December 15, 2004
STILL MORE ON CAMERAS: I keep thinking I don't have more to say, but readers keep emailing. Martin Young writes:
I write to say how much I enjoyed your comments on the Nikon digital SLRs. I've owned a D70 and sold it because it began to malfunction within 6 weeks, a problem that Nikon would have been happy to correct. However, I found the camera to be a lightweight piece of work compared to my D100, which approaches the F5 in construction quality.
With all this, pursuant to a recent trip through Southwest New Mexico, I decided that I can no longer handle bulky cameras and a multitude of lenses while traveling. Accordingly, I took a flyer and bought a Nikon Coolpix 8800. I'm still in awe at what this instrument can do. The built-in vibration reduction device is a wonder, and the very moveable LCD (Monitor in Nikon Technospeak) satisfies my need for interchangeable viewfinders a la F3, F4 and F5. The 10x optical zoom is a treasure for all seasons, and the accessory lenses Nikon has made for this camera--still in the chain of delivery--are impressive.
One of the most important recent discoveries in my digital experience followed from getting a couple of high speed Compact Flash Cards. They really make a difference. I got a lot of great information on this subject from Steve's Digicam.
A lot of people seem to like the the Coolpix 8800, unlike its predecessor the Coolpix 8700, which didn't seem quite ready for primetime. There's a lot to be said for cameras of that sort -- yeah, they don't take interchangeable lenses, but the lens they come with can be quite good, and they're cheaper and easier to carry, and still capable of excellent quality, though not as good as digital SLRs, especially under demanding lighting and focus conditions.
Meanwhile, my earlier post on the Nikon D2H vs the D70 produced this email from reader Ryan Pederson:
You were talking about the difference between a 6 MP consumer camera and
a 4 MP pro camera. It has more to do with the size of the sensor. As you pointed out the pro's are usually tougher and do more cool stuff but really most of the price comes from the CCD.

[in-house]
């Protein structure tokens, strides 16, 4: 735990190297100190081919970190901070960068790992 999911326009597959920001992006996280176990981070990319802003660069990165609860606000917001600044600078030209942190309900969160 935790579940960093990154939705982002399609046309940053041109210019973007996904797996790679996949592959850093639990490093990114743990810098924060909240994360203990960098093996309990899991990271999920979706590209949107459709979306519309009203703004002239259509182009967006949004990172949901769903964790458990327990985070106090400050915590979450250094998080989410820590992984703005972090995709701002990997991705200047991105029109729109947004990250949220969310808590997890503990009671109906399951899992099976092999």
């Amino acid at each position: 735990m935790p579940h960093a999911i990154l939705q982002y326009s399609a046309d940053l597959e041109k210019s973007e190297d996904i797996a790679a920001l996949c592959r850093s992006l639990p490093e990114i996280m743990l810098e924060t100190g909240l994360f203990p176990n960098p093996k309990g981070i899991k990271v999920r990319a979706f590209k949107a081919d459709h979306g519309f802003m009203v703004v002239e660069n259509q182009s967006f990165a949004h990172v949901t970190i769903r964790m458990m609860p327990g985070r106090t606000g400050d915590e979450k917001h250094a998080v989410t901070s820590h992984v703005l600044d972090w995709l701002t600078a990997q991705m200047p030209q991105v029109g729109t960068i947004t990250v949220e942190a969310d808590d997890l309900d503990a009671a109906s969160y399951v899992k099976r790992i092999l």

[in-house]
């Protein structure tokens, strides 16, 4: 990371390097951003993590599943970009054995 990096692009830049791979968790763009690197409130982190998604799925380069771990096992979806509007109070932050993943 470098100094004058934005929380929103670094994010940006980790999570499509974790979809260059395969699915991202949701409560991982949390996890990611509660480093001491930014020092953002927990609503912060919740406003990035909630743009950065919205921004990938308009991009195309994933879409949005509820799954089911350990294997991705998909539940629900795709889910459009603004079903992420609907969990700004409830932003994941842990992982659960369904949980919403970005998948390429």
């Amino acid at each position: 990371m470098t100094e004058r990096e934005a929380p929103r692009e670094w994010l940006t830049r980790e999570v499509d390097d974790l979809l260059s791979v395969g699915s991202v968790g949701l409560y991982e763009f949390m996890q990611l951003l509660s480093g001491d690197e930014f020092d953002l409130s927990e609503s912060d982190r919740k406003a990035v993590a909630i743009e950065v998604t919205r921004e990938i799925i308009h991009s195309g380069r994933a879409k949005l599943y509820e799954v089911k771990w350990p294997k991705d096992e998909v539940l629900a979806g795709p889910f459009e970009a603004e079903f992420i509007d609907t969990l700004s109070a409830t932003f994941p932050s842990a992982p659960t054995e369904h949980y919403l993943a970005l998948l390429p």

He notes that pixel count is one thing, but that smaller sensors -- even with higher pixel counts -- tend to produce poorer results. That's certainly true, and it was a problem with the first generation of 8 megapixel cameras.
And reader Joanna Castillo emails about Internet purchasing:
A couple of years ago, I was in the market for a nice camera and went shopping around on the net. I found the best price (a listing for $500 on a MSRP of about $1000) and added it to my shopping cart. I was given an expected shipping time of 3-5 days and was then offered some "special deals" on rechargeable batteries and other accessories. The add-ons weren't at all impressive and quite expensive. I declined the add-ons and tried to complete my purchase. I then got a message that I needed to call a toll-free number to complete the purchase...for security reasons. I called and was give a *very* hard sell on the accessories. I again declined and was then told that upon further investigation, the camera really wouldn't be shipping for at least 3 weeks and I should just try to make my purchase again at that point. And, no, they could not add my name to a waiting list. It became clear that the online merchant was making up for the too-good-to-be-true price of the camera by selling add-ons at incredible mark-ups. So, I ended up buying the camera from J&R Music for $750.
Since then, I almost never bother with any merchant I'm not already familiar with.
I wouldn't go quite that far, but it pays to check them out. And, by the way, I highly recommend the forums at Steve's Digicams and DPreview, where you can learn a lot more from the experience of other users.
UPDATE: A reader emails:
Just wondering: I have a really nice 1988 Minolta (although it's dying, I just took into the shop and had to take it into the shop 2 yrs ago for the same problem) and it takes beautiful pictures. I'm reluctant to get a digital camera. The pictures just aren't as good from what I've seen. I'm curious, what's your opinion on the quality of pictures? Do they now compare favorably to film? Are they getting close? Since you're a pretty techno-hip guy, I value your opinion.
I think that digital cameras are a match for 35mm now. Certainly I'm getting better results with the D70 than I got with 35mm cameras and film. On the other hand, I think that medium- and large-format film cameras still have digital beat. I've worked with some bigshot photographers who have gone strictly digital, and I've worked with some (like Baerbel Schmidt and Naomi Harris) who are still firmly attached to medium format film. I think that digital is bound to win eventually, as film has gotten about as good as it's going to get, while digital is still on a steep upward curve, but if I were a working professional with a big investment in film equipment, I think I'd hold off if possible because any digital equipment is likely to be obsolete soon anyway.
On the other hand, if I were an amateur -- which I am, and have been for all but a brief part of my photography career -- and I were looking for a new camera I'd definitely go digital. Er, which I did.
ANOTHER UPDATE: At the far end of the quality spectrum -- but definitely not of the usefulness-to-bloggers spectrum -- Donald Sensing is writing about cellphone cameras.